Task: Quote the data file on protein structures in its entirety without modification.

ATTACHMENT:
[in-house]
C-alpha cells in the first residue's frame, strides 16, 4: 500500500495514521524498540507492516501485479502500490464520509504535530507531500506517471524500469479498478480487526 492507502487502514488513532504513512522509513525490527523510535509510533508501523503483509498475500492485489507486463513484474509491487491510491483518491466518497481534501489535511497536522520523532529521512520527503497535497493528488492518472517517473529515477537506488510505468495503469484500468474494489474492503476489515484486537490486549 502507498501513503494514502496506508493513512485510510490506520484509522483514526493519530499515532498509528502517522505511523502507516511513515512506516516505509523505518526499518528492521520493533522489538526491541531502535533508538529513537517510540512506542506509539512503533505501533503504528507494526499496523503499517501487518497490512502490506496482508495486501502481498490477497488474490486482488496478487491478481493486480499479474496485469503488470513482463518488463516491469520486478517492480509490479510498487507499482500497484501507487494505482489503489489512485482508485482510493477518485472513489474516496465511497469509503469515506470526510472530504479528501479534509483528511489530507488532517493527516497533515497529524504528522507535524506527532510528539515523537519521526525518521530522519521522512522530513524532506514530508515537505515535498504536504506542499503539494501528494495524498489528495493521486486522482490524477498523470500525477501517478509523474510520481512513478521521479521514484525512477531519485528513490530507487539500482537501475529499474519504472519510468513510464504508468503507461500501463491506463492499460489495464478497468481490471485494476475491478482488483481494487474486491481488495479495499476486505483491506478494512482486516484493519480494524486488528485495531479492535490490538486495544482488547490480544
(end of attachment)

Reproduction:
[in-house]
C-alpha cells in the first residue's frame, strides 16, 4: 500500500495514521524498540507492516501485479502500490464520509504535530507531500506517471524500469479498478480487526 492507502487502514488513532504513512522509513525490527523510535509510533508501523503483509498475500492485489507486463513484474509491487491510491483518491466518497481534501489535511497536522520523532529521512520527503497535497493528488492518472517517473529515477537506488510505468495503469484500468474494489474492503476489515484486537490486549 502507498501513503494514502496506508493513512485510510490506520484509522483514526493519530499515532498509528502517522505511523502507516511513515512506516516505509523505518526499518528492521520493533522489538526491541531502535533508538529513537517510540512506542506509539512503533505501533503504528507494526499496523503499517501487518497490512502490506496482508495486501502481498490477497488474490486482488496478487491478481493486480499479474496485469503488470513482463518488463516491469520486478517492480509490479510498487507499482500497484501507487494505482489503489489512485482508485482510493477518485472513489474516496465511497469509503469515506470526510472530504479528501479534509483528511489530507488532517493527516497533515497529524504528522507535524506527532510528539515523537519521526525518521530522519521522512522530513524532506514530508515537505515535498504536504506542499503539494501528494495524498489528495493521486486522482490524477498523470500525477501517478509523474510520481512513478521521479521514484525512477531519485528513490530507487539500482537501475529499474519504472519510468513510464504508468503507461500501463491506463492499460489495464478497468481490471485494476475491478482488483481494487474486491481488495479495499476486505483491506478494512482486516484493519480494524486488528485495531479492535490490538486495544482488547490480544